With the attention of the world focused on other parts of Iraq, many people forget that the war continues in Baghdad as well. Last summer 76 people were killed in one of the most deadly bomb attacks in the past 10 years. Several Christians have been kidnapped in the past few months and some have been killed. How does a church survive in this context? And what can the Church around the world learn from this? Open Doors asked Farouk Hammo, a pastor from Baghdad.
How are the Christians in your church in Baghdad doing?
Despite all the violence taking place, we try to live our lives as normal. We go to work, pick up the kids from school and visit each other. Every evening we have activities at the church and most of our members are active in at least one of our ministries. Apart from the images of bomb attacks you might see on television, we also see how full the restaurants are in the evenings. Apart from what you might hear about conflict, we also experience the friendliness of the people on the street. War, unfortunately, has become normal to the people of Baghdad. We experience a bomb attack, bury the bodies and continue. It’s not that it doesn’t affect us, but all these years of war have created a hard skin.
How do you deal with this “hard skin” in the church?
It’s not easy. Because of all these years of war you could say that even the children are born with anxiety on their hard disk. No one in our church has died due to the war in the past five years, but everyone has his or her story. Many of us have experienced loss….loss of family members or loss of earthly possessions. We experience discrimination and a lack of peace. People feel rejection, resentment and bitterness. There is illness because of trauma and there is spiritual bondage as well. We try to care for the inner healing that our people need. We do a lot of trauma counseling and train our youth workers, for instance. I can’t say if that’s enough, but we do what we can and we pray for what we can’t.
How does the crisis with Islamic State (IS) affect the people in Baghdad?
It is a wake-up call. As Christians, we need to stand firmly in our identity. Millions have lost everything, but some have found Christ. For us as a church, the influx of Internally Displaced People has given us the opportunity to “practice Christianity” as I call it, to help all who need it. It doesn’t matter if they are a Christians like us our not. God asked us to be gracious to all.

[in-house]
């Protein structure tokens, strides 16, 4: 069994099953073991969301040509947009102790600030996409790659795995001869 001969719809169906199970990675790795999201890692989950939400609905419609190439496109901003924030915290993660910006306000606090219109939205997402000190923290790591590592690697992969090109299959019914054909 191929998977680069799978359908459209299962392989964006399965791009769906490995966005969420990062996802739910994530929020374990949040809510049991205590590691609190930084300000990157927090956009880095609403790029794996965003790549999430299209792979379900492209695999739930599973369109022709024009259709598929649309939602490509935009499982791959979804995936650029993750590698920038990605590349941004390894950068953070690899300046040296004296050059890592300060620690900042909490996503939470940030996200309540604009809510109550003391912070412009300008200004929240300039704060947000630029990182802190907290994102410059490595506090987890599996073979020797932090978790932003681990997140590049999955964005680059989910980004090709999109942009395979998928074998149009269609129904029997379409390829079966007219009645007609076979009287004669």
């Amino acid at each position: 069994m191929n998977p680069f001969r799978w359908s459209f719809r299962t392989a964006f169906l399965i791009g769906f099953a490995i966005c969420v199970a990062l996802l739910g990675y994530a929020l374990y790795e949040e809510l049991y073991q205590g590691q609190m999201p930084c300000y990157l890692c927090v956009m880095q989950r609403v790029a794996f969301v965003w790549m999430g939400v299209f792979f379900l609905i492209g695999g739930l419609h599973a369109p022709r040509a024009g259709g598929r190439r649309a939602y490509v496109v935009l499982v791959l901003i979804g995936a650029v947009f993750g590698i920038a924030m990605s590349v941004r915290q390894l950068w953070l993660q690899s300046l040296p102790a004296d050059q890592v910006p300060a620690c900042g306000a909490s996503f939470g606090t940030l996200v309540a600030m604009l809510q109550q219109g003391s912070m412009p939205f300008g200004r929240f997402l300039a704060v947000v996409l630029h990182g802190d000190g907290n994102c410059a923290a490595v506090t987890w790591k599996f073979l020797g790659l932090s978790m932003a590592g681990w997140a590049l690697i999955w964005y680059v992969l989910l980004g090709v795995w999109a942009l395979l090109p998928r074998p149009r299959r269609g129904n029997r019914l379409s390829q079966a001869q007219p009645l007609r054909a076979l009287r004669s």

How does God play a role in your lives these days?
God is in everything for us. He leads us and sends the right people our way. He gives us peace and happiness, despite the situation. Within our church, we experience that He gives people inner healing and releases them from bondage. Really, we are nothing without Him; hope is in Him alone.
What message do you want to share with the Christians around the world?
I would like to say to you all: please wake up. In Europe, a lot of Muslims are entering now as refugees. This is a golden opportunity for evangelism, but watch out for the shark of Islamic extremism. So many churches have been losing their identity and have lost Christ in a way. It’s not too late to go and search for that identity; to search for what Christ wants for your church. If your identity is strong, people will come to faith in Christ through you. But if you have no identity you are receptive to other ideas, those of Islam for instance. We in Iraq are willing to help you understand Islam. We need to stand together in Christ and pray together. That’s how we can change the world.
Open Doors is helping Christians who have been displaced by IS. To help feed a family for $50 a month, go to https://secure2.convio.net/ccod/site/Donation2?df_id=7560&7560.donation=form1&_ga=1.43211565.981393229.1378412015.
Compiled by Jerry Dykstra. For media inquiries, contact Katie Rouse at 678-410-9575 or Christy Lynn Wilson at 770-401-9842.